Can the ECB Lose Money on Greek Bonds?
The European Central Bank has reportedly come under pressure to “participate” in the haircuts being negotiated for Greek bonds.
Institute of International Finance managing director Charles Dallara, who has been representing private sector creditors, has insisted that all creditors should share in adjustments. There were unconfirmed rumors—quickly denied—that the International Monetary Fund was pushing the ECB to take a haircut on the Greek bonds it has purchased.
Reuters reported that one source “close to talks among ECB policymakers” had said that “while France, Italy and the ECB board in Frankfurt were against accepting losses, some national central banks, which have expressed reservations over the bond purchases from the start, now accepted that losses may be unavoidable.”
Officially, however, the ECB insists that it will be repaid in full. It is even said to be exploring legal options in case Greece tries to force it to take a haircut.
To some observers it seems unfair that the ECB is likely to get treated differently from private creditors. Why should its status as a central bank exempt it from involvement in the losses?
The answer is that the ECB is not like other creditors. Its purchases of Greek bonds are different from all other purchases. And repayment to the ECB is different from all other repayments.
All other purchasers of Greek debt do so with currency they have received from someone else—an investor, a depositor, or even a loan from the ECB. When they get a haircut, they suffer a loss. If an institution owns too many Greek bonds, the losses could be so severe as to put its financial viability at risk. If it needed the funds from the repayment of the Greek bonds to pay its own creditors, it would be insolvent.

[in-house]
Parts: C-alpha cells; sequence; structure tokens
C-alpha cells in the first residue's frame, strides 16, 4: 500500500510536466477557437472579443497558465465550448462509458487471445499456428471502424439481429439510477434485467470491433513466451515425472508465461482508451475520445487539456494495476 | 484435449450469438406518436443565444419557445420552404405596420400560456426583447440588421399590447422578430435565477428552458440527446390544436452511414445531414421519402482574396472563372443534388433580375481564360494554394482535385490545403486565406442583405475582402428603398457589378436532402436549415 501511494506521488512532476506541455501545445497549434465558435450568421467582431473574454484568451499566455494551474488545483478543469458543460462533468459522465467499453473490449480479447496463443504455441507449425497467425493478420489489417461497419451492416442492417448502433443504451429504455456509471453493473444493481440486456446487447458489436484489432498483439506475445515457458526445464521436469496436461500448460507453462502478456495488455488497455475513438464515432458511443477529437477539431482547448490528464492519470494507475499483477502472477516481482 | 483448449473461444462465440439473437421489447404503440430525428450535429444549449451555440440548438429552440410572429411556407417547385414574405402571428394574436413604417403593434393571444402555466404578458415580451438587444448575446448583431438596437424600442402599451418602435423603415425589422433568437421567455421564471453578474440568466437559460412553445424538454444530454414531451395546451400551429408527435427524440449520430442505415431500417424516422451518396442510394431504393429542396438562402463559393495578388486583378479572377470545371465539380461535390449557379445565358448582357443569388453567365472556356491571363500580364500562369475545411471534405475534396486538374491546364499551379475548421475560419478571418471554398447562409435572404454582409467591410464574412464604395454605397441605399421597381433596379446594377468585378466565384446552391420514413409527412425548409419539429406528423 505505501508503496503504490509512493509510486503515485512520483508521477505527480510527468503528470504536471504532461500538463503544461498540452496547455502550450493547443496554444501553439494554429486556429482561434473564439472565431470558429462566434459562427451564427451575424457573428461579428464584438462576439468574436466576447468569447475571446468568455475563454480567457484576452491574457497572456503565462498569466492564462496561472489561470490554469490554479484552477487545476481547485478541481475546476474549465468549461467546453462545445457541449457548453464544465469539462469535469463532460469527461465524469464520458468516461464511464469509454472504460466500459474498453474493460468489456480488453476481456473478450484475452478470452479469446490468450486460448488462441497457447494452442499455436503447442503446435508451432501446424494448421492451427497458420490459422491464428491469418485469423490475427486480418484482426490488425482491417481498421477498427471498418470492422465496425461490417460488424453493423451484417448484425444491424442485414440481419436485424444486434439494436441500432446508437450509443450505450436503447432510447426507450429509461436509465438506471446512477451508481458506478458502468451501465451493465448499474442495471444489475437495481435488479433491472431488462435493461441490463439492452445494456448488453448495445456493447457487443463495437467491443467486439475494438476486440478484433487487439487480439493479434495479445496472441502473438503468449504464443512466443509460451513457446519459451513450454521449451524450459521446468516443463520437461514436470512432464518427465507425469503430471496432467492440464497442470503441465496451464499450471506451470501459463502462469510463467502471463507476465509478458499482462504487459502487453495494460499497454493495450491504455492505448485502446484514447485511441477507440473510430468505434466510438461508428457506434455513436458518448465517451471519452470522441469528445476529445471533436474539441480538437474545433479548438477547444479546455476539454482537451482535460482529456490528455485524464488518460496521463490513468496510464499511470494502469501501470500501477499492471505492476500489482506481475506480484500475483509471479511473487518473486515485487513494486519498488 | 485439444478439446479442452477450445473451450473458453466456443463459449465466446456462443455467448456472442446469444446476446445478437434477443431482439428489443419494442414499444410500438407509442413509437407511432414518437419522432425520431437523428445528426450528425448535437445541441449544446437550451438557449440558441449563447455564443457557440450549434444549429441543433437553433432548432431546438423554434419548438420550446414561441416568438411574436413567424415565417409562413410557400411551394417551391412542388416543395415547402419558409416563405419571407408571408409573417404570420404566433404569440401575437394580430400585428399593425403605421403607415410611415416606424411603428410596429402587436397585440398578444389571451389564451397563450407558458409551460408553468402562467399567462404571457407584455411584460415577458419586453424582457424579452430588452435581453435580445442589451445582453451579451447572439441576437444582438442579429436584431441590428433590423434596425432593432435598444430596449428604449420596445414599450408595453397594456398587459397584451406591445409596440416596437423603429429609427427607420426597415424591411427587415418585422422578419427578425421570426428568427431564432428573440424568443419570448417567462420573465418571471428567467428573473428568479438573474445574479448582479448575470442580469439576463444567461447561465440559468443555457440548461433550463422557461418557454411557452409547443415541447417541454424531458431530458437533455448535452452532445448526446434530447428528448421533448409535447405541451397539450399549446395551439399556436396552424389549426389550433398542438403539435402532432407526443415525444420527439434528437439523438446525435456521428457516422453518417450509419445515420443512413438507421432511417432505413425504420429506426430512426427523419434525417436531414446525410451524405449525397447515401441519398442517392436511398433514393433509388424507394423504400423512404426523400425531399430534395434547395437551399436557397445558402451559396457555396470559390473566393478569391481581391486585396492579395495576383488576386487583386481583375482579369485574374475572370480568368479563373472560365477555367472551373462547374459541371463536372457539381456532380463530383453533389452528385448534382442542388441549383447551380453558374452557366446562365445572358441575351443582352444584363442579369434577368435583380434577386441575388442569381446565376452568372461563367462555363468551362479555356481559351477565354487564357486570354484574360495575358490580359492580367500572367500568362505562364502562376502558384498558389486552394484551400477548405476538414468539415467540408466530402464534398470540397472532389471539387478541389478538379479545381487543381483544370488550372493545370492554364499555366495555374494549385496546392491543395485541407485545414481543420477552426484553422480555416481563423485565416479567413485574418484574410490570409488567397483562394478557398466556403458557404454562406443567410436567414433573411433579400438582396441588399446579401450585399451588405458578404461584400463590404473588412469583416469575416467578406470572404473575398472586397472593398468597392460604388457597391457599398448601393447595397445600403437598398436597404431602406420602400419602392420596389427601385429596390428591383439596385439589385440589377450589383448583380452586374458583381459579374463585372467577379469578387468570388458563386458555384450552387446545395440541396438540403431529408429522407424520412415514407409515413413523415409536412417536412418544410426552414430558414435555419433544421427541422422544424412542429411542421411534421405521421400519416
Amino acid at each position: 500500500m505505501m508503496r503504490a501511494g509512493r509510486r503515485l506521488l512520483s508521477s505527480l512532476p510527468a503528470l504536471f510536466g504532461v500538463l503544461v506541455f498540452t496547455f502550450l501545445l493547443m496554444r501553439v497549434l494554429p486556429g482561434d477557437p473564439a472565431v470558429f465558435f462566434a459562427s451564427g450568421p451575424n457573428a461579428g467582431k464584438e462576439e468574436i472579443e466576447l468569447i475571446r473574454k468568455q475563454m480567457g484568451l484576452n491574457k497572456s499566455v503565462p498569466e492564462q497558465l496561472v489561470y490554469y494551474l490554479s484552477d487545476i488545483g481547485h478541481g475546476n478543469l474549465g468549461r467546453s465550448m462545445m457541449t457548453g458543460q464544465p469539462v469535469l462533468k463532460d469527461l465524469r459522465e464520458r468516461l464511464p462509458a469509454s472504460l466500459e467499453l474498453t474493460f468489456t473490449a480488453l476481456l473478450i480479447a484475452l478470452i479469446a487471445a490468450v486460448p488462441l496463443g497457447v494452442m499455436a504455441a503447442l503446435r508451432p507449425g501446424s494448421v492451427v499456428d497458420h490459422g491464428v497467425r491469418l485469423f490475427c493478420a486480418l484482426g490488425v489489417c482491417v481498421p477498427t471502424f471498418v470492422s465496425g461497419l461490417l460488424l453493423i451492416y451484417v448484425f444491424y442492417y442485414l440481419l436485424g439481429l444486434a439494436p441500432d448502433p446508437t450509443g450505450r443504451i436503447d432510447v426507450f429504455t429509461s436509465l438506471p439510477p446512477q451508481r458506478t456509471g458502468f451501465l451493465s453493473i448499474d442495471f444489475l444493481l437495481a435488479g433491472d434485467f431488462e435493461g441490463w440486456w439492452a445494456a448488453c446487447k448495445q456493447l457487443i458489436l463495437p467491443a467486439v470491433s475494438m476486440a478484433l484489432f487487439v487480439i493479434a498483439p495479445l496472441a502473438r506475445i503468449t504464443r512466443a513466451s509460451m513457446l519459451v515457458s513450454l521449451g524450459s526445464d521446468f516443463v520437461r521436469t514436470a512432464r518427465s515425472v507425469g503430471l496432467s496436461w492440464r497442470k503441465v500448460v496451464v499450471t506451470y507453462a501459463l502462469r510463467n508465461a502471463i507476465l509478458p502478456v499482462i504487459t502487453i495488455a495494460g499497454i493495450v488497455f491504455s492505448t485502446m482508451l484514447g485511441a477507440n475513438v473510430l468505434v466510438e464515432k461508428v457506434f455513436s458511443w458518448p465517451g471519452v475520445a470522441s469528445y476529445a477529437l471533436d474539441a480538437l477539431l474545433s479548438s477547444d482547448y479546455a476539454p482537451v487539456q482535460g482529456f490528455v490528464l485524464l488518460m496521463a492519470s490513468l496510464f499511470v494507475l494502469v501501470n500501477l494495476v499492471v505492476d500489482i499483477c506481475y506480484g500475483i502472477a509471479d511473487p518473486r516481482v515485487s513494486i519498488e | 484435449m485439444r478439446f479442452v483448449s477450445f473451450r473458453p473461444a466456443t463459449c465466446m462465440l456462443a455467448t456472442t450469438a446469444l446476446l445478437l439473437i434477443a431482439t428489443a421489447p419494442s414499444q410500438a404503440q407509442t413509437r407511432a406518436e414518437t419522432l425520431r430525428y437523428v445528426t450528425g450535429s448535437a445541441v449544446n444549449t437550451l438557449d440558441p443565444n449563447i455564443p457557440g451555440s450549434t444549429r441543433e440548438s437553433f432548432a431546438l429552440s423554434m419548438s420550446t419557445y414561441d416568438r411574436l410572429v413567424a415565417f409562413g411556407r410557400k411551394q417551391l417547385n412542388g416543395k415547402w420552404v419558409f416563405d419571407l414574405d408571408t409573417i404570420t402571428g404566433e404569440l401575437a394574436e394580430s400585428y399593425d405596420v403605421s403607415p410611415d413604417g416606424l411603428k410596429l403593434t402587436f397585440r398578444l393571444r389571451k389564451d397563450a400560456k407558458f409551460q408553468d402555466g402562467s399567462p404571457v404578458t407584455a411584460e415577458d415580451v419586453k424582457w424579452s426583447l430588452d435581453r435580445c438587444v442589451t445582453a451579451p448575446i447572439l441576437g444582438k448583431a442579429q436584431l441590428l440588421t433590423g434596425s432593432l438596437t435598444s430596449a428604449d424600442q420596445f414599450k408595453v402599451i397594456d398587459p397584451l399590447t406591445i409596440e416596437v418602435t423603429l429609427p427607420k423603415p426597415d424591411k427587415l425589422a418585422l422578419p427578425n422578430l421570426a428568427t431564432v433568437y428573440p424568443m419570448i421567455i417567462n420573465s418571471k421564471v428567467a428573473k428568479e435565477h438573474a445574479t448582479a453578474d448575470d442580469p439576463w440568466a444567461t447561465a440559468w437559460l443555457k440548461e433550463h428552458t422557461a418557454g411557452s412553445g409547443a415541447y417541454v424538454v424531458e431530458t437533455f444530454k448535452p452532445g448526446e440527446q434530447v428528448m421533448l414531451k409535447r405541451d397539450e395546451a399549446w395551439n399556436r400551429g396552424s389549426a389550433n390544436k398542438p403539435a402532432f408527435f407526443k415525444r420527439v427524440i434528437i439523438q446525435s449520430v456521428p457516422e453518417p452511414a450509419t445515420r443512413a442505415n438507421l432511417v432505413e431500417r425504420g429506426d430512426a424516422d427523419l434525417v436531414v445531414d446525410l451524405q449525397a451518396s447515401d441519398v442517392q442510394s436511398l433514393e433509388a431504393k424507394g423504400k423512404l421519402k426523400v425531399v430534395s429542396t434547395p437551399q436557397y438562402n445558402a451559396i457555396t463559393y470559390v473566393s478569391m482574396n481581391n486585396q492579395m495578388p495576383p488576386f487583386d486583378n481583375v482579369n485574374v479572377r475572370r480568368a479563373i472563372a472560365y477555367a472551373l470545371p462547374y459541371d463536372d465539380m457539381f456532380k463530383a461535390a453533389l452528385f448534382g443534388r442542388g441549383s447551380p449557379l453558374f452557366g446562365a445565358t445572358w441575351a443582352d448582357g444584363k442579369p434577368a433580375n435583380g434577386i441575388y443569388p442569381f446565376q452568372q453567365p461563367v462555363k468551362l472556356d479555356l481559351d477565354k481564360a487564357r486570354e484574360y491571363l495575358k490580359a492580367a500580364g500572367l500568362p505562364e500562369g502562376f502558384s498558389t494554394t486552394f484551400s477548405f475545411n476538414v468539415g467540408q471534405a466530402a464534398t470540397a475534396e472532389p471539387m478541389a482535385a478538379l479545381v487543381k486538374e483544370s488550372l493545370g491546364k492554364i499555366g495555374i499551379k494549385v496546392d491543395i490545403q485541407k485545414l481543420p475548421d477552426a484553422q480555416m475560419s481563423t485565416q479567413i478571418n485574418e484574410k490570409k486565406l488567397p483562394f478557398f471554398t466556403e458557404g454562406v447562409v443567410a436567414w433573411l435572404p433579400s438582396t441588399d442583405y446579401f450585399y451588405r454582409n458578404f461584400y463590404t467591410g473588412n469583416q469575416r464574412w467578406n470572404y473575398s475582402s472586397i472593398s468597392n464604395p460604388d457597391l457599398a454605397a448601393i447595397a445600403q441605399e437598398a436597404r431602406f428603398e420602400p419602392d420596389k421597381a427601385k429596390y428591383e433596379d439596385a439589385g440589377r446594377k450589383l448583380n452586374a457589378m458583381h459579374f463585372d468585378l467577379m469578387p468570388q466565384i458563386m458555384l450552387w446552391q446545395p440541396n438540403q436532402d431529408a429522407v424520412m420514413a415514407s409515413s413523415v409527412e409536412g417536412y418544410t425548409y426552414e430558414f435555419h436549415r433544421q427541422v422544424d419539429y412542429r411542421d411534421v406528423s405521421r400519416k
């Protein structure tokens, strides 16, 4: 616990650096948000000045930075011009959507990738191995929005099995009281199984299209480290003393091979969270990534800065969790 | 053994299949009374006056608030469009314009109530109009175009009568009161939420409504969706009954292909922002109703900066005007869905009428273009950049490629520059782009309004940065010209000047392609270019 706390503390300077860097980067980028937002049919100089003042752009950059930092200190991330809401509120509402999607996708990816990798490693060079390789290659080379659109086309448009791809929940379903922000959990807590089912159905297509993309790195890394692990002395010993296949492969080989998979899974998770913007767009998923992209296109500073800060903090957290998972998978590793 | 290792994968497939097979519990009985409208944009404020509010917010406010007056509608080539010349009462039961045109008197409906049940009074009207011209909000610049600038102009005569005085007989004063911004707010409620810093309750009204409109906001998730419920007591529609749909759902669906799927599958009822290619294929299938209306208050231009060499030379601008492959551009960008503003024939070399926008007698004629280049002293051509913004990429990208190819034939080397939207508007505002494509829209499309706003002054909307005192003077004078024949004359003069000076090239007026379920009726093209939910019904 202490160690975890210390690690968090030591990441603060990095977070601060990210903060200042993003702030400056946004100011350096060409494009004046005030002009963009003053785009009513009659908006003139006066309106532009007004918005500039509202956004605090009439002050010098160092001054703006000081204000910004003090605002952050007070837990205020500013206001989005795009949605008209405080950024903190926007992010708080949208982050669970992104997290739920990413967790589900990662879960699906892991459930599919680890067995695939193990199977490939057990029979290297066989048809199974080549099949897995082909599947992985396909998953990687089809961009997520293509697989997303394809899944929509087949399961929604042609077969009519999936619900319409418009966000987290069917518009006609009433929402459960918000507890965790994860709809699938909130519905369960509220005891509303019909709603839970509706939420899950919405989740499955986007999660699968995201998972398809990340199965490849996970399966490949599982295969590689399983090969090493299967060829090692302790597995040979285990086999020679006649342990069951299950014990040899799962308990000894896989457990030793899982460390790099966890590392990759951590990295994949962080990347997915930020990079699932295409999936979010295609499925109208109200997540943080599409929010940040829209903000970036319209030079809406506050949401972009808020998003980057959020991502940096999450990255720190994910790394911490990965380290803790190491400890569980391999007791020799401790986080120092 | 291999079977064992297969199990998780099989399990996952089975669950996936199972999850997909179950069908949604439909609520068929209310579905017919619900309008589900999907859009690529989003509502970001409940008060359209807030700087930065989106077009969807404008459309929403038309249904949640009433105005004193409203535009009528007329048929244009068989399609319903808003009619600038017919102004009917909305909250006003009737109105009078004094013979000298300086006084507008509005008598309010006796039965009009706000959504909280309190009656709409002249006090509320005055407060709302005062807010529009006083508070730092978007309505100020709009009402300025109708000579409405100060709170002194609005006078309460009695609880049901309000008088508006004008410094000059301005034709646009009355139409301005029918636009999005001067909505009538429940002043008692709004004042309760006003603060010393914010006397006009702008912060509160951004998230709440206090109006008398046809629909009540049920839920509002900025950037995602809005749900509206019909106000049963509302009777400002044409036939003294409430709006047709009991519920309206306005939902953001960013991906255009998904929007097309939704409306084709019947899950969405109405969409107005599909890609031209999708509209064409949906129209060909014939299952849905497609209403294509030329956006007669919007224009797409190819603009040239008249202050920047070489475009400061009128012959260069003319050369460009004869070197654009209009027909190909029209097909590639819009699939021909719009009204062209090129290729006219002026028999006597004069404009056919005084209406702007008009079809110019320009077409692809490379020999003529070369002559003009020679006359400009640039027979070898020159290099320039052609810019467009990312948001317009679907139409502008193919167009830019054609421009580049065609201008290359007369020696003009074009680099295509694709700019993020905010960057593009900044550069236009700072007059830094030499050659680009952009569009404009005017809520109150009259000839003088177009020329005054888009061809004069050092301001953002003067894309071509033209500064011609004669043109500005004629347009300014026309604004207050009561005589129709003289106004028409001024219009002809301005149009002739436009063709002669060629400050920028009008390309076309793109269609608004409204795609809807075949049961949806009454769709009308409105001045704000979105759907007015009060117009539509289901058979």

When the ECB purchases Greek bonds, however, it does so with newly created currency. It makes the very currency it uses to buy the bonds.
So ECB purchases are not investments—they are exercises of monetary policy. They involve the creation of new money, an expansion of the money supply.
When Greece repays the ECB, the euros used to make those payments will go out of circulation. A haircut for the ECB would mean that the supply of euros was permanently expanded by the amount of the haircut.
For the ECB, getting paid back in full is not about avoiding losses on the bonds. The ECB never has to worry about losses because it can never run out of euros. Instead, it wants to be paid in full as a matter of monetary policy—to avoid expanding the supply of euros.
Look at it this way. Suppose that Greece doesn’t repay one single euro to the ECB. Unlike an ordinary investor, the ECB doesn’t need the euros for anything. It can always make fresh euros when it needs it.
The ECB does a terrible job of explaining itself on this matter, which is one reason there is so much confusion. It’s various mouthpieces talk about not wanting to take “losses” on the bonds, as if that were a real concern.
By habit the ECB is anti-transparent. It doesn’t say how many Greek bonds it has purchased or what price it paid. We’re left guessing. (Most people “familiar with the matter” think the ECB has between 40 and 60 million euros of bonds that it purchased at a discounts of as much as 25 percent.)
I’m not even sure the ECB totally understands what it is doing. If the ECB bought the bonds at a discount but receives 100 cents on the euro, it is actually shrinking the money supply. That’s right: repayment in full would be a contractionary monetary policy.
Think about it this way. Let’s say the ECB bought a bond with a face amount of 1,000 euros for 750 euros. If it is repaid 1,000 euros, that is a net monetary contraction of 250 euros.
I’d like to think that the ECB is fully cognizant of the effects on the money supply of a central bank buying bonds at a discount to face value and then being repaid in full. Unfortunately, I see no sign that the ECB understands this very basic math.
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